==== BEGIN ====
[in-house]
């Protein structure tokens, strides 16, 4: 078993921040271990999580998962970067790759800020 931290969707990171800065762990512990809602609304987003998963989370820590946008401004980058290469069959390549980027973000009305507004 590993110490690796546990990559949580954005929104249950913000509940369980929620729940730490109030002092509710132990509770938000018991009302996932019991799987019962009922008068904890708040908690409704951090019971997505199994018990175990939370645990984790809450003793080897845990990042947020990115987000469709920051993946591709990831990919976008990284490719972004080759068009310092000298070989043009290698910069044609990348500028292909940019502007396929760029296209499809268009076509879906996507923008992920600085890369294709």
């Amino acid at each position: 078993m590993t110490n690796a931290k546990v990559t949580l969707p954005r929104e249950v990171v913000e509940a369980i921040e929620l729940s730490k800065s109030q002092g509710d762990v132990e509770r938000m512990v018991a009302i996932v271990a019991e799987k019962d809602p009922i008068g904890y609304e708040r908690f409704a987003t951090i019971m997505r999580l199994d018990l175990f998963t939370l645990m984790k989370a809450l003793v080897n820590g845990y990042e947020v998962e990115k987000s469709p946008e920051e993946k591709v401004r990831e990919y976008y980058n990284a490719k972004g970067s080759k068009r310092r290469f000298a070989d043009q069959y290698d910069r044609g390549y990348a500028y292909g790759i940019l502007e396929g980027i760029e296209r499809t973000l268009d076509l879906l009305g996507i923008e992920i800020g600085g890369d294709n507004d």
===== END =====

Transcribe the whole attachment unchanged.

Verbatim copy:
[in-house]
């Protein structure tokens, strides 16, 4: 078993921040271990999580998962970067790759800020 931290969707990171800065762990512990809602609304987003998963989370820590946008401004980058290469069959390549980027973000009305507004 590993110490690796546990990559949580954005929104249950913000509940369980929620729940730490109030002092509710132990509770938000018991009302996932019991799987019962009922008068904890708040908690409704951090019971997505199994018990175990939370645990984790809450003793080897845990990042947020990115987000469709920051993946591709990831990919976008990284490719972004080759068009310092000298070989043009290698910069044609990348500028292909940019502007396929760029296209499809268009076509879906996507923008992920600085890369294709």
């Amino acid at each position: 078993m590993t110490n690796a931290k546990v990559t949580l969707p954005r929104e249950v990171v913000e509940a369980i921040e929620l729940s730490k800065s109030q002092g509710d762990v132990e509770r938000m512990v018991a009302i996932v271990a019991e799987k019962d809602p009922i008068g904890y609304e708040r908690f409704a987003t951090i019971m997505r999580l199994d018990l175990f998963t939370l645990m984790k989370a809450l003793v080897n820590g845990y990042e947020v998962e990115k987000s469709p946008e920051e993946k591709v401004r990831e990919y976008y980058n990284a490719k972004g970067s080759k068009r310092r290469f000298a070989d043009q069959y290698d910069r044609g390549y990348a500028y292909g790759i940019l502007e396929g980027i760029e296209r499809t973000l268009d076509l879906l009305g996507i923008e992920i800020g600085g890369d294709n507004d």